Pennsylvania Attorney General Josh Shapiro said in a CNN interview the lawsuit was “more a political document than a legal document.”

“There is transparency in this process. The counting has been going on. There are observers observing this counting, and the counting will continue,” he said.

The Michigan lawsuit claims Secretary of State Jocelyn Benson, a Democrat, was allowing absentee ballots to be counted without teams of bipartisan observers as well as challengers.

She’s accused of undermining the “constitutional right of all Michigan voters … to participate in fair and lawful elections.” Michigan Democrats said the suit was a longshot.

GOP lawyers had already launched legal challenges involving absentee votes in Pennsylvania and Nevada, contesting local decisions that could take on national significance in the close election.
In one appeal to a Pennsylvania appellate court, the Trump campaign complained that one of its representatives was prevented from seeing the writing on mail-in ballots that were being opened and processed in Philadelphia.

A judge in Philadelphia dismissed it, saying that poll observers are directed to observe, not audit.

The Georgia lawsuit filed in Chatham County essentially asks a judge to ensure the state laws are being followed on absentee ballots.

Campaign officials said they were considering peppering a dozen other counties around the state with similar claims around absentee ballots.

Trump, addressing supporters at the White House early Wednesday, talked about taking the undecided race to the Supreme Court.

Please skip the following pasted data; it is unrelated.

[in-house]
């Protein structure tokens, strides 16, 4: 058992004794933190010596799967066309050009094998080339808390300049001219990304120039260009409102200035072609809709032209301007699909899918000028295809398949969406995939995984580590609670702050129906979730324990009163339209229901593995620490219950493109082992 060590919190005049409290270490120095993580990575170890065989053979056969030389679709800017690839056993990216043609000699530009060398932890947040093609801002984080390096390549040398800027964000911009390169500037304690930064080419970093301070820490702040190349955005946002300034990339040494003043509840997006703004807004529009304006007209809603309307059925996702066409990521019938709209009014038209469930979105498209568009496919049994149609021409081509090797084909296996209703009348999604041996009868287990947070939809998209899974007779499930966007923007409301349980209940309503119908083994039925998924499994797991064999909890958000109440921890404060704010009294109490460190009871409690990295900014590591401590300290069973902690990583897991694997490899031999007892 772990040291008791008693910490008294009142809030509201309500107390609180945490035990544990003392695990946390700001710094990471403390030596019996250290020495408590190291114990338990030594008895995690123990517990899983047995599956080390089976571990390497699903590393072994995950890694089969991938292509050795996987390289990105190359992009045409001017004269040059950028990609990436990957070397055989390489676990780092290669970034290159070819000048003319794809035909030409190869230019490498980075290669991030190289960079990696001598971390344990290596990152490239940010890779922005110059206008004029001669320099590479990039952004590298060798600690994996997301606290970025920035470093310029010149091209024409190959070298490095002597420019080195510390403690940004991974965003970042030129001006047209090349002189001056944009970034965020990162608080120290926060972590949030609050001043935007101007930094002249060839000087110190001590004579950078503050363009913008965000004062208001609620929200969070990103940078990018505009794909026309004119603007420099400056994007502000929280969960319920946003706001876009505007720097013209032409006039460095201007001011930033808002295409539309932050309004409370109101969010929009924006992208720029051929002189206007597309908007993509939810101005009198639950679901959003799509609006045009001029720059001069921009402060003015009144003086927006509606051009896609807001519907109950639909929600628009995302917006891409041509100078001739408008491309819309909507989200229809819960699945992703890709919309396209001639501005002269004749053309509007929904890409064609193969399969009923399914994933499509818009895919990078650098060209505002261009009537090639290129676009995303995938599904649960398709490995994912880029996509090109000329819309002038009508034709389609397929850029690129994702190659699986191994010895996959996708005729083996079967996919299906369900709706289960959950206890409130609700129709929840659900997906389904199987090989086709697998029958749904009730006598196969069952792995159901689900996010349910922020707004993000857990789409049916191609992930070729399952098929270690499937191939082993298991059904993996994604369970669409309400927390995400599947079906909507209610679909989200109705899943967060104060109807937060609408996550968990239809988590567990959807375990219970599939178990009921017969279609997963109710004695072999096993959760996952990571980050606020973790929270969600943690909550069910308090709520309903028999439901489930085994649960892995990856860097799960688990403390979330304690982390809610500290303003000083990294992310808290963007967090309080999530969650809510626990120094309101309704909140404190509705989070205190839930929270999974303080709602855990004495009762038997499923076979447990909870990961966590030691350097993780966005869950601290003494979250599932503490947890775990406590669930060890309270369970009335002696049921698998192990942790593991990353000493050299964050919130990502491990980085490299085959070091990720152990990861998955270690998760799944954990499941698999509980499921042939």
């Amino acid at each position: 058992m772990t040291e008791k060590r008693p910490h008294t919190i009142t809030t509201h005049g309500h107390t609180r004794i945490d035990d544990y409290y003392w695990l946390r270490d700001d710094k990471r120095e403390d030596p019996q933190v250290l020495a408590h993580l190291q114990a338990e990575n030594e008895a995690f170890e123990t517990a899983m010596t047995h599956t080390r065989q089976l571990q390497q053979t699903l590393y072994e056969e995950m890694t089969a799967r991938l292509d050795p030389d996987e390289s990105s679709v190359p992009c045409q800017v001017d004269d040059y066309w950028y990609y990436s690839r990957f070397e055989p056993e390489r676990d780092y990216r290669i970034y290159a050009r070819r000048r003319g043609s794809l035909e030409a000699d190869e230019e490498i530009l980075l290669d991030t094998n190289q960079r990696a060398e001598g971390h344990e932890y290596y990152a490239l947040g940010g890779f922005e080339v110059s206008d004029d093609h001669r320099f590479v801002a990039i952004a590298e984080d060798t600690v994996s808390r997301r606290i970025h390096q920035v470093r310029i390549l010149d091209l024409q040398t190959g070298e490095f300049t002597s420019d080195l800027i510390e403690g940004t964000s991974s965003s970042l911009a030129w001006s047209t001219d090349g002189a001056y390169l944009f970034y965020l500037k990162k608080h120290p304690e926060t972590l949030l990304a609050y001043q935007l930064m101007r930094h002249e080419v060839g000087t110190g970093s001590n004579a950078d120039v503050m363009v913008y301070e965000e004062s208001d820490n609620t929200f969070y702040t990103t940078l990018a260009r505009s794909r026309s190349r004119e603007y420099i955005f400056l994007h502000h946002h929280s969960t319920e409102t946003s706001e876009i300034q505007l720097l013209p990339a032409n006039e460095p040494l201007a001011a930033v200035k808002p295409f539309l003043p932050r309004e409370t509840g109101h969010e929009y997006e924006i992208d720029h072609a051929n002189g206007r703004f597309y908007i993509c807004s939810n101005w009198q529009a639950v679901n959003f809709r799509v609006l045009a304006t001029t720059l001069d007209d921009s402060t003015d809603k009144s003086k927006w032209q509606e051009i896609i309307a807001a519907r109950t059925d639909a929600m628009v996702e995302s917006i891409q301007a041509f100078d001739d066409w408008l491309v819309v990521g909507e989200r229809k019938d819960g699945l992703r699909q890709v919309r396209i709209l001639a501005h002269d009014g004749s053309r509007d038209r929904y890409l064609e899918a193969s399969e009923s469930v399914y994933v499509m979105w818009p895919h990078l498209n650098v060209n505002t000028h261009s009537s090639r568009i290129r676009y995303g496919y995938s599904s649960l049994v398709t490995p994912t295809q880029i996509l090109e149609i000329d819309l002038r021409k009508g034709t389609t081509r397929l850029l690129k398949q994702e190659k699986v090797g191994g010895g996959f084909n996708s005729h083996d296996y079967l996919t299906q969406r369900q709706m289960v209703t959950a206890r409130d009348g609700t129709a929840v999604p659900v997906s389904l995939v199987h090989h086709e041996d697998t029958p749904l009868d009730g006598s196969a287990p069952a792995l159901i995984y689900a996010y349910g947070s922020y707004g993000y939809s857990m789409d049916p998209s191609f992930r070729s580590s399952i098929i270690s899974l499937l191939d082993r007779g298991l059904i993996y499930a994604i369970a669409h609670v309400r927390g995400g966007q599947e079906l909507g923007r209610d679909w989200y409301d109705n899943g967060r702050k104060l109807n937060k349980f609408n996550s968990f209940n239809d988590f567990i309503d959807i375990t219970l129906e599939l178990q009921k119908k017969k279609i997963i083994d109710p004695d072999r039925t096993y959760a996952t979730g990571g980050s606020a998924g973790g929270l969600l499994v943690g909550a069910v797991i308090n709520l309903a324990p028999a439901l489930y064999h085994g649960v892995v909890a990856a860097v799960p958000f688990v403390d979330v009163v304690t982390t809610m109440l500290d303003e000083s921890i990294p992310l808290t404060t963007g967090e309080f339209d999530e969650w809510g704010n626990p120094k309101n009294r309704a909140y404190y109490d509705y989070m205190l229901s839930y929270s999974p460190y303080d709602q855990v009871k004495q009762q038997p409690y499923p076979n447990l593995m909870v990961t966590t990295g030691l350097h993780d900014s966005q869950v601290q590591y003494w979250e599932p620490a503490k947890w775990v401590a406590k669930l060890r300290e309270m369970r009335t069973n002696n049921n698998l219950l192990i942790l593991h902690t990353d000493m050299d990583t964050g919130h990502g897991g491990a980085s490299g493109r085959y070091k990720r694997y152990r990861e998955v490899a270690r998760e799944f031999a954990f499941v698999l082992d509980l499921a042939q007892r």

A case would have to come to the court from a state in which the outcome would determine the election’s winner, Richard Hasen, a University of California, Irvine, law professor, wrote on the Election Law blog.

The difference between the candidates’ vote totals would have to be smaller than the ballots at stake in the lawsuit.

“As of this moment (though things can change) it does not appear that either condition will be met,” Hasen wrote.

Ohio State University election law professor Edward Foley wrote on Twitter Wednesday: “The valid votes will be counted. (The Supreme Court) would be involved only if there were votes of questionable validity that would make a difference, which might not be the case. The rule of law will determine the official winner of the popular vote in each state. Let the rule of law work.”

Biden campaign attorney Bob Bauer said if Trump goes to the high court, “he will be in for one of the most embarrassing defeats a president has ever suffered by the highest court in the land.”

The justices could decide to step into the dispute over the three-day extension for absentee ballots if they prove crucial to the outcome in Pennsylvania.

Even a small number of contested votes could matter if a state determines the winner of the election and the gap between Trump and Biden is small.

Adapted from reporting by the Associated Press.